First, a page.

In Review: GenArts Sapphire Edge
A good script or compelling documentary subject is the beginning. Of course, having well composed, exposed and creatively shot visuals helps. And don’t forget audio. Bad audio is a surefire way to lose your viewers. But it is the “look” that conveys the true feel of any piece.
GenArts recently released Sapphire Edge, a $299 collection of some 350 customizable looks presets combined with a one-year subscription to its new FX Central service. Now some readers might say, “There are tons of free looks out there on the Web, and besides, I can create my own.” Both are true. However, what sets Sapphire Edge apart from many albeit well constructed homebrew looks is the Sapphire render engine. Sapphire plug-ins have always ranked among my favorites, and the GenArts product line is used extensively in film and broadcast projects. The Sapphire engine is fast and its rendering is precise. It is the Sapphire core that makes Edge well worth the price of admission.
Sapphire Edge is available in FxPlug format for Mac (meaning Apple Final Cut Pro 7, Motion 3.02 or greater, Final Cut Express 4.0) and Sony Vegas Pro for PC. An update due by the time you read this review will add FCP X compatibility.
I tested Sapphire Edge on an Apple Mac Pro running OS X 10.6.8 with an Nvidia Quadro 4000 and Final Cut Pro 7.0.3. Installation is straightforward, and it works like any other effect or transition plug-in. Select the clip and apply the filter or select the edit point and apply the transition. Effects plug-ins include FilmStyle, FilmDamage and TVDamage. Transitions are Sapphire’s renowned lighting effects: DissolveLensFlare, DissolveGlow and DissolveGlint.
That’s where the fun begins. Click the Presets tab and a separate screen appears with all of the available presets for the Edge filter or transition you’ve selected. Presets are searchable by keyword. Clicking on the preset shows a real-time preview of the clip with preset applied. This feature can be turned off if desired. In my test system, the built-in CUDA-aware acceleration of Edge combined with my Quadro 4000 card to produce smooth previews. Click “Apply” and there it is in your Viewer window. Tweak the sliders to refine or customize your look or transition. It’s that simple.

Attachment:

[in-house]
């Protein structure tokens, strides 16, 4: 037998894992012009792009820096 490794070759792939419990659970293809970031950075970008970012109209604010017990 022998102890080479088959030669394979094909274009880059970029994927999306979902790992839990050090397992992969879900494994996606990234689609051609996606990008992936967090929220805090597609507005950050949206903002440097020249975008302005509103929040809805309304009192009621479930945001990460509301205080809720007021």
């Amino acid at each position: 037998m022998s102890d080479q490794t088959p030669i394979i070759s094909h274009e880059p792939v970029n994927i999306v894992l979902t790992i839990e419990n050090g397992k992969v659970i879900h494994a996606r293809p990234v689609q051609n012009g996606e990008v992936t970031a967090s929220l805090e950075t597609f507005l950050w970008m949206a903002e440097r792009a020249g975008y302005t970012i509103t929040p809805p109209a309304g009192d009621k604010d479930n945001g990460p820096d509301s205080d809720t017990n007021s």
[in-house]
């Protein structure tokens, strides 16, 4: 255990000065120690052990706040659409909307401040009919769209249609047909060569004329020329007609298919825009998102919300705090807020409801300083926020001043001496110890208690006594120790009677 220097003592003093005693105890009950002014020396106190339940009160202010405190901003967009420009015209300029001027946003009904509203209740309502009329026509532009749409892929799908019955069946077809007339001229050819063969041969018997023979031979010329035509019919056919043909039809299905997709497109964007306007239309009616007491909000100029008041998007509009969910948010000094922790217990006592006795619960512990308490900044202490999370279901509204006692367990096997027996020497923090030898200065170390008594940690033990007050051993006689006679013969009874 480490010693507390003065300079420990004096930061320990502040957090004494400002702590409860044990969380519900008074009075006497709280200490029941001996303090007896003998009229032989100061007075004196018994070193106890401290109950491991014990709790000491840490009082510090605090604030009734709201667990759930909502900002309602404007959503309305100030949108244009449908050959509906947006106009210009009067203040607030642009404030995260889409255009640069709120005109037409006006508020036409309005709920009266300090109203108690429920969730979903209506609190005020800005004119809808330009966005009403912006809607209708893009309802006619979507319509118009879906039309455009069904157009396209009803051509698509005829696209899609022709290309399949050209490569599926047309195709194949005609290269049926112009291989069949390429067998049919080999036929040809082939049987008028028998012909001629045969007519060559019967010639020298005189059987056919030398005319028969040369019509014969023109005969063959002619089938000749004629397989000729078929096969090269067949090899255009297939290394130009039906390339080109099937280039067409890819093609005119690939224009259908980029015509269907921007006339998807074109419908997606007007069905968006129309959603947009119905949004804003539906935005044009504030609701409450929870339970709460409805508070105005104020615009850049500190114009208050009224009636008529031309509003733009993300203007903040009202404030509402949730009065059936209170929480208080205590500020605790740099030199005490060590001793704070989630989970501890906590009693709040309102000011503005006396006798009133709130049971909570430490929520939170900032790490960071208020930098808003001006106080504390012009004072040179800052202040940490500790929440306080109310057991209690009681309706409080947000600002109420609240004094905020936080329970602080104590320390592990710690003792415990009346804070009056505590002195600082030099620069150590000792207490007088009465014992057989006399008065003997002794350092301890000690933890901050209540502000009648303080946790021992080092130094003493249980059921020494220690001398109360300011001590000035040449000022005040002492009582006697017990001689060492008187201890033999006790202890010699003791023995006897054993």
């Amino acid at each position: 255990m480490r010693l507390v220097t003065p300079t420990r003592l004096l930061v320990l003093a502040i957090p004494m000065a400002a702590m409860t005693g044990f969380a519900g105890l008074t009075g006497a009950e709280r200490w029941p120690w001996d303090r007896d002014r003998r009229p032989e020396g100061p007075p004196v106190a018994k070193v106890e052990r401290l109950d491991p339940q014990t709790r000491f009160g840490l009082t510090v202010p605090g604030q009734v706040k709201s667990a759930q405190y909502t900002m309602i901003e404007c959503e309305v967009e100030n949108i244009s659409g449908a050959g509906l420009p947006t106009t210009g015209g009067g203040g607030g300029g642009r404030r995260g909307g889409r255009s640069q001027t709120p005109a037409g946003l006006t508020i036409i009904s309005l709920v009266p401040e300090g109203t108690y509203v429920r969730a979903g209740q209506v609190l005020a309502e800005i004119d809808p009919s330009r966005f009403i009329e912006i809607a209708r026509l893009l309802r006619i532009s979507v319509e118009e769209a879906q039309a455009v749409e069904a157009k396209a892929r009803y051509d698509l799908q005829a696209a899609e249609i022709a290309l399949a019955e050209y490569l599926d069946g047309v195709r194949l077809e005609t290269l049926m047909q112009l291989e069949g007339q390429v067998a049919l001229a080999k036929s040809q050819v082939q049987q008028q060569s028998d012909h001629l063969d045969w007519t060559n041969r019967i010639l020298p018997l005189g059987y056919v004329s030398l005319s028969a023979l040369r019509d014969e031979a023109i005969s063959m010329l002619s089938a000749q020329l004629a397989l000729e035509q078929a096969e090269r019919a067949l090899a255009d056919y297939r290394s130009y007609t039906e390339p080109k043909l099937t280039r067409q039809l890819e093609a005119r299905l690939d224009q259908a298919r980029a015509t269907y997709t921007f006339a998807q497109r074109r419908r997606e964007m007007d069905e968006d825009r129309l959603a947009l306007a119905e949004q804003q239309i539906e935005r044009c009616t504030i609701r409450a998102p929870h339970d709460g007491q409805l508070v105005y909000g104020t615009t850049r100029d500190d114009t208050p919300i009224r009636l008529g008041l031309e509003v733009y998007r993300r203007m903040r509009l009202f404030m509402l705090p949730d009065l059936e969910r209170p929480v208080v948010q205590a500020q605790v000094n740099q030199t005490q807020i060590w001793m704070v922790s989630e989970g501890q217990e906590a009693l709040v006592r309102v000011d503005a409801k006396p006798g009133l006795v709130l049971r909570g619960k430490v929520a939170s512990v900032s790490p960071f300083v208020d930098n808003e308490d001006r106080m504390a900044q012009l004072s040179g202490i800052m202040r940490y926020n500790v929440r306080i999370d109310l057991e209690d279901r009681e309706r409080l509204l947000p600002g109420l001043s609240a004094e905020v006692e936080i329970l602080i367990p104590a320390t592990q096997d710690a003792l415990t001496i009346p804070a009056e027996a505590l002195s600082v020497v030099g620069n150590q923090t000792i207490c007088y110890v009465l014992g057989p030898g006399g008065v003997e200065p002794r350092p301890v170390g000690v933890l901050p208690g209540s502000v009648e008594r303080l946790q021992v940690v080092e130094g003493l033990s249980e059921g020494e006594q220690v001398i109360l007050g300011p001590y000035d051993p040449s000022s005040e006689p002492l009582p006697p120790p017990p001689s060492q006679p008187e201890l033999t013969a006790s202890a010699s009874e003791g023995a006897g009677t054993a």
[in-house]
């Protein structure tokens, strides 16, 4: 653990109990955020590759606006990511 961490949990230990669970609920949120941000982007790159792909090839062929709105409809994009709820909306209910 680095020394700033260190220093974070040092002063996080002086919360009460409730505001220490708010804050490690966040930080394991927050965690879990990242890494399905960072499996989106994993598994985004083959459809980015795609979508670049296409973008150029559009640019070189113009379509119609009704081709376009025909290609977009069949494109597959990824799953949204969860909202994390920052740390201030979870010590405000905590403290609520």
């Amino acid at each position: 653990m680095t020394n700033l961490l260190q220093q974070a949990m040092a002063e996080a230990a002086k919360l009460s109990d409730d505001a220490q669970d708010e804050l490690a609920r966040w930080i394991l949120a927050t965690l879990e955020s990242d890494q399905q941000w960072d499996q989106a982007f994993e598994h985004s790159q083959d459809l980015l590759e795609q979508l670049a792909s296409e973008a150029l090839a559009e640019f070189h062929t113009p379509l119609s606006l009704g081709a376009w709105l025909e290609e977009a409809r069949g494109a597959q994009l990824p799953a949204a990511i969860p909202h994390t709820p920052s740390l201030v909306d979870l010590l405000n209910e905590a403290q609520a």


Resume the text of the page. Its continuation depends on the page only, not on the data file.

The software is GPU-accelerated for Nvidia CUDA cards, but even if you don’t have a CUDA-capable card, the engine is multiprocessor-aware. It remains to be seen whether this produces the same advantage in FCP X with its ability to use all processor cores.
Currently in beta but set to launch shortly, FX Central provides continual updates, tutorials, useful information and customized looks that can be downloaded. GenArts has promised to post a new set of looks each month. Following the initial one-year complimentary subscription, FX Central costs $99 per year.
Sapphire Edge provides a simple but powerful tool to add dramatic impact to your clips. The available presets plus those downloadable from FX Central create virtually limitless possibilities for creative filmmakers. Its powerful render engine is fast, the architecture is 64-bit, and it is precise.
A question remains whether buyers of Apple’s $299 Final Cut Pro X would spend another $299 on an effects package. My answer is simply that they should. FCP has always been enhanced through plug-in packages and standalone plug-ins. I lament the loss of direct FxPlug support in FCP X and welcome any plug-in that works to enhance the creative juices. Sapphire Edge gives a definite edge to editors and I heartily recommend it to FCP and to Vegas editors. Your viewers will admire you for your choice.
GenArts Sapphire Edge
Pros: Virtually unlimited choice of looks. Fast and accurate rendering. Constant updated looks through FX Central.
Cons: Some editors find pre-packaged looks constraining. Perhaps price sensitivity for FCP X users.
Bottom Line: Sapphire Edge gives a definite edge to editors and I heartily recommend it.
MSRP: Sapphire Edge: $299. FX Central: First year free with Sapphire Edge purchase, $99 per year thereafter